I am grateful to the hon. Lady for her remarks and her thanks to the police, which are very welcome, and also for clearing up a little confusion about the Opposition line on the XR protests. Her unequivocal support for the rule of law is very welcome.
On her questions, obviously there will be lessons to learn from the Birmingham attack. Like all these unusual events—and it is an unusual event, thankfully—there will be lots of analyses done post event and post the case that may be brought, if there are charges to be brought. We will then use our general networks and work in the Home Office to try to promote them in similar police forces. It is gratifying, as she pointed out, both with regard to that incident and with the protests in mind, that police forces have honed their ability to co-operate and provide mutual aid to each other very swiftly. Much of that has come out of the covid preparedness work to make sure we are able to deploy large numbers of police officers across the country if and when we need to. Certainly the response of neighbouring forces around Birmingham and Hertfordshire over the weekend was gratifying and very welcome.
In terms of the hon. Lady’s specific questions, the intelligence picture is not entirely clear. The fact that the disruption was successful would indicate there was not a police presence there to prevent the intervention. No doubt there will be questions asked about how intelligence around these protests can be improved. As part of that work, we will be looking at the tactics deployed by the protesters, not least the gluing on and locking on. That is a new phenomenon of the past couple of years, which has required the police to develop specialist teams and techniques, paradoxically using quite unpleasant chemicals to get people unglued. We will ensure that the police have got exactly the tools they need, from a legal and practical point of view, to deal with these kinds of problems swiftly.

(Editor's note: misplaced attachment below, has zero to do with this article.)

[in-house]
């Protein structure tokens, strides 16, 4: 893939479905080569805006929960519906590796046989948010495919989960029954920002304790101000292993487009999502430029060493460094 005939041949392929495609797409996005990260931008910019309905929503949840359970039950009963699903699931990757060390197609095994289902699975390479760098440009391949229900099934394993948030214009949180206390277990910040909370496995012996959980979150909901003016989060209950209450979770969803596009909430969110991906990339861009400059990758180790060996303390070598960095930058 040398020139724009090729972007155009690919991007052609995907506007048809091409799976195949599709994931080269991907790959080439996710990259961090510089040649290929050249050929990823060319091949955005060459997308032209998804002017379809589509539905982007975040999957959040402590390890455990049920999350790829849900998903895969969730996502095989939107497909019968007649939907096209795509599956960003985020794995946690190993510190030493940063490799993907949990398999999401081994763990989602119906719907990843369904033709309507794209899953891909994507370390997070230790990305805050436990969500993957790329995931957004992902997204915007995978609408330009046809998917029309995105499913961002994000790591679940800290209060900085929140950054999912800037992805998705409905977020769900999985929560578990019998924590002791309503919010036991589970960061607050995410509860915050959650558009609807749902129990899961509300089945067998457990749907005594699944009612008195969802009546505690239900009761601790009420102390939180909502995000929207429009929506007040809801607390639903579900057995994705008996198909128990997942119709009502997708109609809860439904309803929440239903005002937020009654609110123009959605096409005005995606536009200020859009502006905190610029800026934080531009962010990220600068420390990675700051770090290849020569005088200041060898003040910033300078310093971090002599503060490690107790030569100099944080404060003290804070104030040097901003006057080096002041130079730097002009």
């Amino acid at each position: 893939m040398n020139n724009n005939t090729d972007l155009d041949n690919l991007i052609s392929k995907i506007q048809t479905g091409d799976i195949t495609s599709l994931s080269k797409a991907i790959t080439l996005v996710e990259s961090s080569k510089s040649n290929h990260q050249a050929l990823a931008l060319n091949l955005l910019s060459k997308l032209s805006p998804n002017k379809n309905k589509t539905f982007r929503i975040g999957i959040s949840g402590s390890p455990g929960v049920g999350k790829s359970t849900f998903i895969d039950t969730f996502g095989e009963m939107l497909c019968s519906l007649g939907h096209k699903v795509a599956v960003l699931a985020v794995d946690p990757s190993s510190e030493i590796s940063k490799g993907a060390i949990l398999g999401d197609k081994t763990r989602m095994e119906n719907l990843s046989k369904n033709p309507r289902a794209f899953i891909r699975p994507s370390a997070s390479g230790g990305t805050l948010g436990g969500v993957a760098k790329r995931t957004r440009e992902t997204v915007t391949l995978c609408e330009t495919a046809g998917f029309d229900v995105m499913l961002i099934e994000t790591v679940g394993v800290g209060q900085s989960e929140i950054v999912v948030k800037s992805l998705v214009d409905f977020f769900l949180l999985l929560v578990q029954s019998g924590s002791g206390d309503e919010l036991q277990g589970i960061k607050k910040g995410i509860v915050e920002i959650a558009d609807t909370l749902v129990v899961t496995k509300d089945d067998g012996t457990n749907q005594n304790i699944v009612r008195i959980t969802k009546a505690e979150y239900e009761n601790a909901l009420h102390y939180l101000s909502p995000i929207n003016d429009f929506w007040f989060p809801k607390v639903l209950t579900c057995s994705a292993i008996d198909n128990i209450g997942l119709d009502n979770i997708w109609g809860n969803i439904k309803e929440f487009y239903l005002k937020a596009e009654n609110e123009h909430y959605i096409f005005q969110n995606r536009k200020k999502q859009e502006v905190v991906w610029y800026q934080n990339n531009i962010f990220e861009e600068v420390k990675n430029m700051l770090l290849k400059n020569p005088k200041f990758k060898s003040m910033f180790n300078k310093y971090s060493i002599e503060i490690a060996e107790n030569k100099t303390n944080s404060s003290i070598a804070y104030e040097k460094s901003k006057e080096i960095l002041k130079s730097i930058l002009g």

Finally, I reassure the hon. Lady that we absolutely believe that peaceful protest is a key freedom and a key part of our way of life in this country, and we will do everything we can to protect it, but that also means protecting those who have different views from a protest group and ensuring that they can express their views, whether that is through the pages of The Daily Telegraph or, indeed, on the streets. Making sure that we have a sense of order around protest and debate in this country is critical to our freedom in the future.